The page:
This phrase doesn’t mean anything – it’s the text after it that is important.  When readers scan down the left-hand side of the page, picking out keywords, the phrase ‘please note: deadline is 1 July’ doesn’t jump out at the reader in the same way ‘Deadline: 1 July’ does.  Once again, the phrase adds bulk to the page whilst reducing meaning.

Former/latter/above/below/respectively

Since readers will often be scanning the text on our webpages, we need to ensure that this process is as smooth as possible for them.  Words such as former and latter mean that a reader will need to jump forwards and backwards in the text to understand it which disrupts scanning and increases the time it takes them to process the material.

Click here

Never use ‘click here’ when you are including a web link.  Link text should describe what the reader will find when they click on it.  This makes it easier when someone scans the page.  Example:

Lorem ipsum dolor sit amet, cu essent doctus deserunt per. Vidit nulla homero cu nec. Quas tacimates vituperata ut qui, ex eum nostrud evertitur, quaestio evertitur duo ei. Per ei sale labores, et vim amet corpora, cibo senserit vis et. click here. Lorem ipsum dolor sit amet, cu essent doctus deserunt per.

Lorem ipsum dolor sit amet, cu essent doctus deserunt per. Vidit nulla homero cu nec. Quas tacimates vituperata ut qui, ex eum nostrud evertitur, quaestio evertitur duo ei. Per ei sale labores, et vim amet corpora, cibo senserit vis et. Please read about our history courses Lorem ipsum dolor sit amet, cu essent doctus deserunt per.

Complicated words or phrases when there is a simpler alternative

Simplifying your text will make it easier for your readers to quickly grasp what you mean.  For example:

Facilitate → help

In order to → to

In the event of → if

Due to the fact of → because

At this point in time → now

In as short a time as possible → quickly

Utilise → use

Website when you mean webpage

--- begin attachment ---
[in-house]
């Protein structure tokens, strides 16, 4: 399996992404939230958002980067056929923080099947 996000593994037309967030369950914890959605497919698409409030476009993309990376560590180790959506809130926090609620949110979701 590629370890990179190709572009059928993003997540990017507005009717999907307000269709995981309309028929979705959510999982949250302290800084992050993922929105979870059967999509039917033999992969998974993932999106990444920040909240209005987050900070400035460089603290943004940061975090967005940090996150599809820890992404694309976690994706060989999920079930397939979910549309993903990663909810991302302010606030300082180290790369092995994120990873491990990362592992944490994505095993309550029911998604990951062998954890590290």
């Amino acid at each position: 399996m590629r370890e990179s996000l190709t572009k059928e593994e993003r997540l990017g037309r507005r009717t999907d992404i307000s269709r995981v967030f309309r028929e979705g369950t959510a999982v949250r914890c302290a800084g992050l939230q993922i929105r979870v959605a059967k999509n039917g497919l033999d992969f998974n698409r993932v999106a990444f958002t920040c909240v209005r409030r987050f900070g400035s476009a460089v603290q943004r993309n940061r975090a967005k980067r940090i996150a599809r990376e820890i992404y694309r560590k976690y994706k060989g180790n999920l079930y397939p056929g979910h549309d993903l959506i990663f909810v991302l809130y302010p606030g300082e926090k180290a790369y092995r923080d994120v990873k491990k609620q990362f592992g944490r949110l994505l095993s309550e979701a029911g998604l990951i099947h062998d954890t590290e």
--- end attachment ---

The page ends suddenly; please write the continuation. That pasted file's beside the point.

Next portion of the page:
We have only one University website.  If you are writing content for a department or centre within the University, please ensure that you refer to this as a ‘webpage’ or ‘webpages’ rather than a separate ‘website’.

Words to use

Just before I wrap up this post, I’d like to briefly mention a couple of words that are to be used when writing for the web.  The English language is rich and powerful, and there are many, many words to choose from, but the two most important words are

‘You’ and ‘we’

‘You’ is the greatest word in the English language when it comes to writing content.  It puts the reader directly at the heart of the action (avoiding the passive voice), can help to simplify complex instructions, and conveys a friendlier tone.  Choosing to use ‘we’ and ‘you’ also avoids the problem of gender-specific writing.

Do you have any thoughts on this?  Are there any words you come across frequently which are your personal bugbears?   Please comment and let us know.

Written by: Claire Gregory

Claire graduated from the University of St Andrews – MA (Hons) History (first class), MLitt Historical Research (with distinction) and PhD in Scottish History.


She began working at the University of Dundee in 2008 as a web content editor.


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    2 Responses to “Why we stopped using ‘please note’”

    1. Julie Christie

      Great article which is close to my heart. I ‘pinky promise’ to avoid ‘please note’ – it’s something I’m truly guilty of and your post has reminded me to think differently.